This week’s public debate about the role of faith in Britain today has thrown up some curious myths about the Church of England … and indeed about the presence of 26 of its Bishops in the House of Lords.
I am a practising Anglican (trying to improve) but I have been firmly committed to disestablishment for over 50 years, for the sake of both church and state. The muddled relationship doesn’t help either at a time when we have become, over the centuries, a multi-denominational and multi-faith nation.
In any case, Wales and Northern Ireland are not represented by the Church of England and Scotland has a different established church. Are they any worse for that ?
As for the Lords, when we in the Joint Committee on the Government’s reform bill were examining the issue of the ex-officio Bishops, I had an opportunity to question Archbishop Rowan Williams: with his experience of Wales, did he think that the church there, or the Welsh people, felt deprived because they had no Bishops in the Lords?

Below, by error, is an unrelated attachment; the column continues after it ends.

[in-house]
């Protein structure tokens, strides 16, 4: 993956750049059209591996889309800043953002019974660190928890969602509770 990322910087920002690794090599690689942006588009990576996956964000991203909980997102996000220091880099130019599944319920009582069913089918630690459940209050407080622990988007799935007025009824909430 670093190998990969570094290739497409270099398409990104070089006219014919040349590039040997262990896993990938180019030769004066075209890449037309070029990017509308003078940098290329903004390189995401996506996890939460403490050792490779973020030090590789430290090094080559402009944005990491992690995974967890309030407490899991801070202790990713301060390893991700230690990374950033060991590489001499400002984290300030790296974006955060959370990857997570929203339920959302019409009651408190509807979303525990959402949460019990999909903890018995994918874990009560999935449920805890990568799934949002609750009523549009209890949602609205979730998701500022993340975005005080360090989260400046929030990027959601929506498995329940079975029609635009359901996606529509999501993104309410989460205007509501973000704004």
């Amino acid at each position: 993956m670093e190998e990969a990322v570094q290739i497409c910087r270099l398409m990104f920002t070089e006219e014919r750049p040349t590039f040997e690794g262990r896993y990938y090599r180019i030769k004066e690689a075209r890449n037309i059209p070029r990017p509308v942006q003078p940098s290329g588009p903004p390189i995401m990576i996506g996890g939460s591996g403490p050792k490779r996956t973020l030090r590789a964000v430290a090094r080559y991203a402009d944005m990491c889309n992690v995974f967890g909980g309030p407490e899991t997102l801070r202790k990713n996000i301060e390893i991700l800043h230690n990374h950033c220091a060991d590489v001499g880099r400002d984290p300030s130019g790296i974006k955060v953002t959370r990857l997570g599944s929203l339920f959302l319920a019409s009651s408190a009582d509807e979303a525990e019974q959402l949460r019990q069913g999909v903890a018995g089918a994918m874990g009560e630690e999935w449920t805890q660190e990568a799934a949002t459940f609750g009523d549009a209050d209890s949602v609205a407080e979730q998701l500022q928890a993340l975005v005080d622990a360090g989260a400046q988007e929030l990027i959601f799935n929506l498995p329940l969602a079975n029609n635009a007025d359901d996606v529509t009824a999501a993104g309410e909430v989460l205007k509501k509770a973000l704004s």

And far from being a necessary product of the Established Church, was it not true that the original medieval model for Parliament, long before Henry VIII and the Reformation, had for a time included more “Lords Spiritual” than “Lords Temporal”? And, indeed, did not these involve Catholic Abbots and Abbesses, as well as all the Bishops? And was not the reason for their inclusion that monarchs of the day needed the financial support of every big feudal landowner before they could contemplate a good war? The whole privileged role is an absurd anachronistic anomaly. Far from being the “moral compass” of the nation, the logic for the presence of the CoE Bishops on the Red Benches is that once-upon-a-time their predecessors were such big businesses they could not be ignored.
After that exchange Archbishop Williams commented: “I am afraid that anachronism is, to me, a shortcut in an argument.” But he didn’t dispute my facts.